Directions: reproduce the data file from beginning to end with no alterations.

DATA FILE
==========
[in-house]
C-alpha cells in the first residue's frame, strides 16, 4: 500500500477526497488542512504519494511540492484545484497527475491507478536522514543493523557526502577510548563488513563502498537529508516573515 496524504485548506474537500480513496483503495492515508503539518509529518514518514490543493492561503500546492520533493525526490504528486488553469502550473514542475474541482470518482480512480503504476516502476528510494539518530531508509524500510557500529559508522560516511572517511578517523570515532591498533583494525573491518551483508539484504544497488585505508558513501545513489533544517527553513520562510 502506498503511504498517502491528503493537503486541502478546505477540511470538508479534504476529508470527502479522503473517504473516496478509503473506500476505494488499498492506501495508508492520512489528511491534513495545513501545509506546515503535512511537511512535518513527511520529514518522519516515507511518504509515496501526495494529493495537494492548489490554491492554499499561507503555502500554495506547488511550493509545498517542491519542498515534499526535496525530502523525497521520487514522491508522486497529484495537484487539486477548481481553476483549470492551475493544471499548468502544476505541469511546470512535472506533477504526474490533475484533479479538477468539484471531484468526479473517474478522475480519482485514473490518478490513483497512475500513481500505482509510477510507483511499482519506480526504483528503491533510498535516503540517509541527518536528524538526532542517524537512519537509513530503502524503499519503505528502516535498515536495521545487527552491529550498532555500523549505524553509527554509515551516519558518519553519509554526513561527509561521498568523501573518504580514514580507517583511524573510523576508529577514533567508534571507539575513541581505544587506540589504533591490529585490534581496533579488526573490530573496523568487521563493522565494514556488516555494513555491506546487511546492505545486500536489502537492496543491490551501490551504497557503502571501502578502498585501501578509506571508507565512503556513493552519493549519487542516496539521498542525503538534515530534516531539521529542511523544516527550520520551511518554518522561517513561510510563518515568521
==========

[in-house]
C-alpha cells in the first residue's frame, strides 16, 4: 500500500477526497488542512504519494511540492484545484497527475491507478536522514543493523557526502577510548563488513563502498537529508516573515 496524504485548506474537500480513496483503495492515508503539518509529518514518514490543493492561503500546492520533493525526490504528486488553469502550473514542475474541482470518482480512480503504476516502476528510494539518530531508509524500510557500529559508522560516511572517511578517523570515532591498533583494525573491518551483508539484504544497488585505508558513501545513489533544517527553513520562510 502506498503511504498517502491528503493537503486541502478546505477540511470538508479534504476529508470527502479522503473517504473516496478509503473506500476505494488499498492506501495508508492520512489528511491534513495545513501545509506546515503535512511537511512535518513527511520529514518522519516515507511518504509515496501526495494529493495537494492548489490554491492554499499561507503555502500554495506547488511550493509545498517542491519542498515534499526535496525530502523525497521520487514522491508522486497529484495537484487539486477548481481553476483549470492551475493544471499548468502544476505541469511546470512535472506533477504526474490533475484533479479538477468539484471531484468526479473517474478522475480519482485514473490518478490513483497512475500513481500505482509510477510507483511499482519506480526504483528503491533510498535516503540517509541527518536528524538526532542517524537512519537509513530503502524503499519503505528502516535498515536495521545487527552491529550498532555500523549505524553509527554509515551516519558518519553519509554526513561527509561521498568523501573518504580514514580507517583511524573510523576508529577514533567508534571507539575513541581505544587506540589504533591490529585490534581496533579488526573490530573496523568487521563493522565494514556488516555494513555491506546487511546492505545486500536489502537492496543491490551501490551504497557503502571501502578502498585501501578509506571508507565512503556513493552519493549519487542516496539521498542525503538534515530534516531539521529542511523544516527550520520551511518554518522561517513561510510563518515568521